According to Shrestha, who is also a director at the Global Institute of Interdisciplinary Studies, a research organisation based in Kathmandu, enlisting of the caterpillar fungus in the vulnerable species list does not mean local people will stop harvesting it immediately.
“When other species are categorised as vulnerable categories, locals often switch to alternatives. But this is unlikely to happen in the case of yarsagumba as it fetches such a high price,” said Shrestha.
Villagers could temporarily stop harvesting for one particular season if they do not get enough yarsagumba in the first 10-15 days and return to that area next year, he said.
Besides, Shrestha adds, there is still not enough evidence on the best way for conservation.
“There is no evidence as in the case of other species that the number is on the decline. We cannot count them one year and compare that with next year’s numbers as, for example, in the case of tigers or rhinos,” said Shrestha.
“Should we implement rotational harvesting allowing harvest only for a shorter period? Or only a temporary ban so it may help in germination for the next season?”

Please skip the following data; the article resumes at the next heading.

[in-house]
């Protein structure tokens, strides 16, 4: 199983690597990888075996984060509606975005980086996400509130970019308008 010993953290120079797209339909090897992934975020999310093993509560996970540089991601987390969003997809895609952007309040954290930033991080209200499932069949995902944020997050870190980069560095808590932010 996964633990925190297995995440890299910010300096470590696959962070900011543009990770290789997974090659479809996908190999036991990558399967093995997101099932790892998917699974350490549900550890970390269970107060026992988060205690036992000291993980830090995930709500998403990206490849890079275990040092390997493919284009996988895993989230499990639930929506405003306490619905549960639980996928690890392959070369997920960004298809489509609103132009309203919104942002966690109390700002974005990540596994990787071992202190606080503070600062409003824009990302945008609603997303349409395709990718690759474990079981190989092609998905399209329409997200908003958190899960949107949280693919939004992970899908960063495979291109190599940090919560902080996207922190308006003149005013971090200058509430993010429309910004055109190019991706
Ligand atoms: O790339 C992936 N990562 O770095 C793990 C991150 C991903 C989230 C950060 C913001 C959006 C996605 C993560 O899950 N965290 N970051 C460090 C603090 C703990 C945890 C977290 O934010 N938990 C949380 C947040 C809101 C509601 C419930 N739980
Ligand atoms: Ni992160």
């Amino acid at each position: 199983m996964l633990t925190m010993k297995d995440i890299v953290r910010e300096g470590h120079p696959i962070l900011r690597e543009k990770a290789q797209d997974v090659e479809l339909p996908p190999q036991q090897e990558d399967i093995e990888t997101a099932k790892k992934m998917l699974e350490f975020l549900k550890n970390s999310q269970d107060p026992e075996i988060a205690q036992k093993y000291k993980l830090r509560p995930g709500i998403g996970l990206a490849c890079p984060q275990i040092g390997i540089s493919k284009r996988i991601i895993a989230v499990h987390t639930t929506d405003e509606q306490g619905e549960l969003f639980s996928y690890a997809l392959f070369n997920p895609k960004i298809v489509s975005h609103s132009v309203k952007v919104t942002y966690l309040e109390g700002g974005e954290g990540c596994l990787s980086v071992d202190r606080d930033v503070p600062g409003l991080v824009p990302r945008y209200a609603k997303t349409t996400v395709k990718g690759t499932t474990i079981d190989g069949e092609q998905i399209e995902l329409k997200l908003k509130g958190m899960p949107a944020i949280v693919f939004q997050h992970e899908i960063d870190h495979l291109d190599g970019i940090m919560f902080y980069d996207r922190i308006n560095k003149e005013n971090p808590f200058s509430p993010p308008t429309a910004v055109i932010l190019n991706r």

There is more research needed to find out what intervention works best for protecting this valuable fungus, he added.
There is also fear that not collecting the fungus on time would mean they would rot and go to waste.
This is also the government’s view. “A nationwide ban was imposed once. But the government had to relax it as the experts said that these species would rot anyway so there was no point in banning its harvest and export,” said Dhungana.
Meanwhile, in Bajhang, where the yarsa output this year will slump drastically, the collectors’ worry is not over even though the season is over.
Lack of unified response by the authorities has put the harvesters in a limbo. Initially local governments had allowed the harvest and the district administration office and the forest office had turned a blind eye. Later, district authorities, who report to the central government, stepped in and did not allow the selling of the fungus saying that the ban was nationwide.
“We can’t legitimise the sale and export of yarsagumba collected without our authorisation,” Karna Bahadur Khati, a section officer with the Division Forest Office in Bajhang, said. “Anyone defying this will be punished. We can only allow the transactions if we receive directives from the federal government.”
This has meant that people like Tarjun Lama are stuck with the miniscule harvest in their hands or opting for illegal channels to sell the Himalayan ‘viagra’.